St Albans’ pubs and restaurants claim they are being unfairly penalised by government restrictions on opening hours

PUBLISHED: 13:46 22 September 2020 | UPDATED: 06:39 24 September 2020

St Albans' hospitality industry is demanding data on the source of district Covid infections. Picture: Free-Photos/Pixabay

St Albans' hospitality industry is demanding data on the source of district Covid infections. Picture: Free-Photos/Pixabay

Archant

The district’s hospitality industry has condemned the government’s “one size fits all” restrictions on opening hours, claiming they are not to blame for the spike in Covid cases.

Sean Hughes, landlord of The Boot, is calling for further government support for the hospitality industry.Sean Hughes, landlord of The Boot, is calling for further government support for the hospitality industry.

St Albans Independent Hospitality Group has demanded to see data proving the root cause of infections in the district.

The body, which represents more than 50 bars, pubs, restaurants and cafés in St Albans alone, said there had only been one reported case of Covid since the end of lockdown on July 4, with more than 150,000 customers served during that time.

The group said: “The efficacy of our independent hospitality group health and safety efforts is borne out by the evidence. To protect staff and customers, the hospitality group have been voluntarily compliant from the get go, with table service for the majority where feasible, PPE, signage, track and trace etc. “We would like to know the root cause/causal link of the St Albans district cases, as, on face value, it’s not from the independent hospitality industry.

“We also do not understand why the government is taking a one size fits all hard line approach with our independent hospitality industry, against the evidence. It seems to us the more common sense approach to safeguard both lives and the local economy would be to properly assess the causal links locally and set examples by closing down the channels that are not operating a safe work place.

“Our wider independent hospitality businesses are very concerned with the stance central government is taking against the biggest industry In the country and one which is the life blood of our local economy.”

Restaurateur Andrei Lussman said: “We are edging closer to a national lockdown of hospitality and once again no clear plan of additional support available. This will depress trade and reduce revenues to unsustainable levels, lead to business failure and further job losses both locally in St Albans and across the county.

“With only 5% of transmission cases resulting from hospitality, one cannot fathom why the industry is once again at the vanguard of destroying business with no evidence to support.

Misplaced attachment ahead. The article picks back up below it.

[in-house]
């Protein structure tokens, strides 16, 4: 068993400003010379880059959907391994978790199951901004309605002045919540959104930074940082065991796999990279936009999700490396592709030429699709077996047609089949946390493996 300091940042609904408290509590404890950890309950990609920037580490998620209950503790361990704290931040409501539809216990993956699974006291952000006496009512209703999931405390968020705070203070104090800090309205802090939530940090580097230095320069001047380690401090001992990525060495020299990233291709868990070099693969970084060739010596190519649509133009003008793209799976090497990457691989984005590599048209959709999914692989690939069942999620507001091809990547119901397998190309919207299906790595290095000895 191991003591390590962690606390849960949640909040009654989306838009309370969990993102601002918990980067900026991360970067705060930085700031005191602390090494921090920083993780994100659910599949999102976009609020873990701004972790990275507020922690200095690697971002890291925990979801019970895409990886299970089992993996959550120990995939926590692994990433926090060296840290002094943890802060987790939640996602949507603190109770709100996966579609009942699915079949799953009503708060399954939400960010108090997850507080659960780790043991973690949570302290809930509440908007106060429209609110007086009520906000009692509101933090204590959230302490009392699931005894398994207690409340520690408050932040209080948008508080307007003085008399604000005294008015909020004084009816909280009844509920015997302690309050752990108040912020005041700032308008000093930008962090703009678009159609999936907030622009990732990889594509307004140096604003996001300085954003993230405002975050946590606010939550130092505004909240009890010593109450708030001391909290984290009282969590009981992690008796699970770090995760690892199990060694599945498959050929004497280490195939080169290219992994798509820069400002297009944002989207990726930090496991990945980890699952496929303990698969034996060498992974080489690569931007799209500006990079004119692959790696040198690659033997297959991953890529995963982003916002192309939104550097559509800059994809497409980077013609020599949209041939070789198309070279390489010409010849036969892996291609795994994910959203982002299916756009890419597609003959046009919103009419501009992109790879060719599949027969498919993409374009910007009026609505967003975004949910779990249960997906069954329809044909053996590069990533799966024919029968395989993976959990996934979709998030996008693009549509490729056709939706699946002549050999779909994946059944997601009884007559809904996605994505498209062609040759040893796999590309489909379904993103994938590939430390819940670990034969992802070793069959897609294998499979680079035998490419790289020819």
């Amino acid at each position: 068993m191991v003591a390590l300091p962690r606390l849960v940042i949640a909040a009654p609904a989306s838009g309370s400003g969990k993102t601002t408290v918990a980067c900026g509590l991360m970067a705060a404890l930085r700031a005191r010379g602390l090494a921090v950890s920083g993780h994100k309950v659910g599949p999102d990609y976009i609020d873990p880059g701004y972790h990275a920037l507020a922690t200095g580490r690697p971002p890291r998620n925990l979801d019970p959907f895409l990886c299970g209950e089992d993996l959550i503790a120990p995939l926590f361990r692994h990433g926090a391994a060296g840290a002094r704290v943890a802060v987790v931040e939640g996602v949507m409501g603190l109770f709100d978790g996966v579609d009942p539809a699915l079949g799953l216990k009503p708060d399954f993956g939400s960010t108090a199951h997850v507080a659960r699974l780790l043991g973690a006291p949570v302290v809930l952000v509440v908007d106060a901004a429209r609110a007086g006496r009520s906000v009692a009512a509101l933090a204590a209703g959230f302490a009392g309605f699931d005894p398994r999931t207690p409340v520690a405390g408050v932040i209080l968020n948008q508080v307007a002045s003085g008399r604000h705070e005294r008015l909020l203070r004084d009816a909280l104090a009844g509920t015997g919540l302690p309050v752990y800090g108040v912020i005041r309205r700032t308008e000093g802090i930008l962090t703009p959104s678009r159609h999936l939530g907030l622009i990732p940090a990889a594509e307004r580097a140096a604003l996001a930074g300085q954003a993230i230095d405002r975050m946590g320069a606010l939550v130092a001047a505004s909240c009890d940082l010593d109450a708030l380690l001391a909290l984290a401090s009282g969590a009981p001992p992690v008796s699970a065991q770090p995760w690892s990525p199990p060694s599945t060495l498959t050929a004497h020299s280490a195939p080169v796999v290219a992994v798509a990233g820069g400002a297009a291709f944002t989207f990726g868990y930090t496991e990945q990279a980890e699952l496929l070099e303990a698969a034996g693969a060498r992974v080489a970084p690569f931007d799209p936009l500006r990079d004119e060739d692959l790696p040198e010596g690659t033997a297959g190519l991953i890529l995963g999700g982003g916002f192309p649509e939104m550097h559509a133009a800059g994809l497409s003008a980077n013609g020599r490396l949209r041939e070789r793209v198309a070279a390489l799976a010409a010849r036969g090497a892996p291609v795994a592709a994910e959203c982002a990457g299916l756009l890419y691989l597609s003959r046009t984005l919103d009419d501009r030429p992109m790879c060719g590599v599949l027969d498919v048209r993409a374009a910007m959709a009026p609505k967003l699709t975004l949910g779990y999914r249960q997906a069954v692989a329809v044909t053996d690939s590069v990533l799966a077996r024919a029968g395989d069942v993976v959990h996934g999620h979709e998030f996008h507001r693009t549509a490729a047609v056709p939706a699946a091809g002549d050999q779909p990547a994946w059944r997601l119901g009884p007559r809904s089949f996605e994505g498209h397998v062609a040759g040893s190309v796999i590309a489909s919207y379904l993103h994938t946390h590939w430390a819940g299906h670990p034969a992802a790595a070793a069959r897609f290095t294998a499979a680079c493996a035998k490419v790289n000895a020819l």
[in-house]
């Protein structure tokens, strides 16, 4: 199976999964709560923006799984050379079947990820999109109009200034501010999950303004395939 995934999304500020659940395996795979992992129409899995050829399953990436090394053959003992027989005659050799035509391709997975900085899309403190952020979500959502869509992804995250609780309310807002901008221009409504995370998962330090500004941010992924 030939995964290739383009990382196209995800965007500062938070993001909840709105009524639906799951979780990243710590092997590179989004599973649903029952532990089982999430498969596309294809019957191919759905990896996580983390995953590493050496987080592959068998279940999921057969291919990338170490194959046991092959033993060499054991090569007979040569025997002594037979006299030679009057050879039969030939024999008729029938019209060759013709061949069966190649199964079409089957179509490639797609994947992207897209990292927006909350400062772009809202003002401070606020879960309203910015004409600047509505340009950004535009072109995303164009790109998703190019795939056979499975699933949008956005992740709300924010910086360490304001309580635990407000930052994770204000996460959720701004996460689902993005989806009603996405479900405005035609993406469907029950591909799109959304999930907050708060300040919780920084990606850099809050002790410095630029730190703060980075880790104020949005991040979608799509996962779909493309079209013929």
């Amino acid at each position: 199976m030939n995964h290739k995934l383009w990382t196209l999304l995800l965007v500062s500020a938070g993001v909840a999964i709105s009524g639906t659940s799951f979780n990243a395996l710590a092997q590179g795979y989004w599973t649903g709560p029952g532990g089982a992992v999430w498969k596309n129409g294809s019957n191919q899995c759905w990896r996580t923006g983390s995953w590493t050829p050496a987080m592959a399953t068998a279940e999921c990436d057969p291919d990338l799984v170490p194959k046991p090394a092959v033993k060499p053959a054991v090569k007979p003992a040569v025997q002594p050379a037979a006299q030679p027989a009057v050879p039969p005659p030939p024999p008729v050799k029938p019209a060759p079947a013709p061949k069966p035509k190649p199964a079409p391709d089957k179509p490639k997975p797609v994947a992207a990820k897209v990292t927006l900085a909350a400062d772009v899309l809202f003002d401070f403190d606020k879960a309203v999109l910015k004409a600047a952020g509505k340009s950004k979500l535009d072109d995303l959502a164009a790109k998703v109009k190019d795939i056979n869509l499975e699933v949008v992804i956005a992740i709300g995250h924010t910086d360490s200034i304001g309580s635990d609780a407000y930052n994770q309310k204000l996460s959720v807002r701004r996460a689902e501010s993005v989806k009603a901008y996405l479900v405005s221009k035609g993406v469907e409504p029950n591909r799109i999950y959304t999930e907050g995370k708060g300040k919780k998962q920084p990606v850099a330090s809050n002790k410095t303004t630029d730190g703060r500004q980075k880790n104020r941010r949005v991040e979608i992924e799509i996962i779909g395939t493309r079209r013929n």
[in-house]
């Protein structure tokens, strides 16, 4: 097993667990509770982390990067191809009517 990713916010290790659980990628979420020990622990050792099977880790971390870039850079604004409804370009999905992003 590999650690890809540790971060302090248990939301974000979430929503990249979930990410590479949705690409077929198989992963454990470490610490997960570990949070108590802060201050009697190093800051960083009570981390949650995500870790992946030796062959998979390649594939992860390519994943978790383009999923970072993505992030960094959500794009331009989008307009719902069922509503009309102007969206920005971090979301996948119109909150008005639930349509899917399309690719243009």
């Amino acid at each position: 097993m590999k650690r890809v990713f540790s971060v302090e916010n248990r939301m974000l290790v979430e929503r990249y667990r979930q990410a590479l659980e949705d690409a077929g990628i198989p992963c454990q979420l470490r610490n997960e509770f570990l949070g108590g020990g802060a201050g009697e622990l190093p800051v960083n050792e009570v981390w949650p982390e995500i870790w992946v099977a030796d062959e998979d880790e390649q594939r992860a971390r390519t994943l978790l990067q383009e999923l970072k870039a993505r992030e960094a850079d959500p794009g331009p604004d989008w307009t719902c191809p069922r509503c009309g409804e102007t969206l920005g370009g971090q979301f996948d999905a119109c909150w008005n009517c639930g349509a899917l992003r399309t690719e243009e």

“Hospitality provides the social glue to our very existence and allowing its demise is another illustration of mad management from the top.

“We need to take care of the vulnerable whilst allowing schools to remain open, hospitals to function fully and the economy to surge, raising much needed tax receipts and most importantly preserving our personal sense of wellbeing.”

Mike Nuttall, owner of MUST Wine Bar in George Street, said: “We need to be planning positively now for both the 10pm early close and I would expect a further increased lockdown is now probably inevitable.

“There is no evidence provided whatsoever that the hospitality industry has caused the recent increase and therefore, by default, little improvement is expected over the coming weeks. We have lost 30 per cent of our covers, take 37 per cent of our revenues after 10pm and unfortunately the returning and new employees jobs are again at risk with no further financial support.

“However we traded and operated very successfully though lockdown and we will do the same again. We all just wish the full hospitality case was clearly understood and not simply used as an excuse for where the cases are really coming from.”

Sean Hughes, of Dylans, The Plough at Sleapshyde and The Boot, said: “The early closure will have a significant impact on Dylans as we would normally have two sittings. Without this two sittings our business model simply does not work.

“We have already lost the bar element of our business and this latest change of opening could see a further 30 per cent loss in revenue. The inconsistent message from our Government is unacceptable and we call on them for further financial support including the extension of the 5% VAT rate to 2022, zero business rates until 2022 and most importantly the extension of the furlough scheme for the next six months.

“Any further reduction or restrictions on our industry must be compensated so that we can all follow the guidelines and stay in business. I do not think it is unfair to ask for the support from the Government when they are asking us to support them to reduce infection.

“With only 5% of the infections occurring in the hospitality industry this only serves to scare people off at a time when we are open safely. We are currently working on our new online company, Dylans At Home, where you will be able to order food and packages to enjoy in the comfort of your home.”

Mandy McNeill from St Albans BID added: “Not one of the 50-plus hospitality businesses in St Albans have been contacted by NHS Track & Trace, so COVID-19 cases appear to have zero causal links to hospitality.

“We need to reinforce how important it is for people who think they might be sick to stay at home! They’re destroying livelihoods as well as putting others’ lives at risk.”


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